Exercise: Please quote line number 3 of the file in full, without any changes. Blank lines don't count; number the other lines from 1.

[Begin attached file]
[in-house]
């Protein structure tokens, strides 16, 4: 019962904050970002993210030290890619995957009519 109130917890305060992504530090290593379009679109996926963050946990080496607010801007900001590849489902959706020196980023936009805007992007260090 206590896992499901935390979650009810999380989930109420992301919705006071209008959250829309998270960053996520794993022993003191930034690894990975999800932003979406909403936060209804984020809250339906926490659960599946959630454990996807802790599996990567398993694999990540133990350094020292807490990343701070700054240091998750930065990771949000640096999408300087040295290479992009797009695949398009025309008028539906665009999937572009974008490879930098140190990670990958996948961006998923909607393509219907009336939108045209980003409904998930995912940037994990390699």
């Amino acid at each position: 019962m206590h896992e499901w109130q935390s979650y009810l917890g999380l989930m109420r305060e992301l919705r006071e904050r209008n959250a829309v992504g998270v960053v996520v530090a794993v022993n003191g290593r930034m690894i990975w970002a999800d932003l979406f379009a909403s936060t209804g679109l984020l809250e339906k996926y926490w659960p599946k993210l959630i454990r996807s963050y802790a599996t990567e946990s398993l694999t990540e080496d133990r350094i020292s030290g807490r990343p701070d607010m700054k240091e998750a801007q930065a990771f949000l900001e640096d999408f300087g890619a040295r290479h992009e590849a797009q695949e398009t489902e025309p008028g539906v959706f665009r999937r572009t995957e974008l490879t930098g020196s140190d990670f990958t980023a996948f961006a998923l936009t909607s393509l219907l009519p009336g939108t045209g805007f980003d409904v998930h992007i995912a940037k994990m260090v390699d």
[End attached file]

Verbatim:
């Amino acid at each position: 019962m206590h896992e499901w109130q935390s979650y009810l917890g999380l989930m109420r305060e992301l919705r006071e904050r209008n959250a829309v992504g998270v960053v996520v530090a794993v022993n003191g290593r930034m690894i990975w970002a999800d932003l979406f379009a909403s936060t209804g679109l984020l809250e339906k996926y926490w659960p599946k993210l959630i454990r996807s963050y802790a599996t990567e946990s398993l694999t990540e080496d133990r350094i020292s030290g807490r990343p701070d607010m700054k240091e998750a801007q930065a990771f949000l900001e640096d999408f300087g890619a040295r290479h992009e590849a797009q695949e398009t489902e025309p008028g539906v959706f665009r999937r572009t995957e974008l490879t930098g020196s140190d990670f990958t980023a996948f961006a998923l936009t909607s393509l219907l009519p009336g939108t045209g805007f980003d409904v998930h992007i995912a940037k994990m260090v390699d």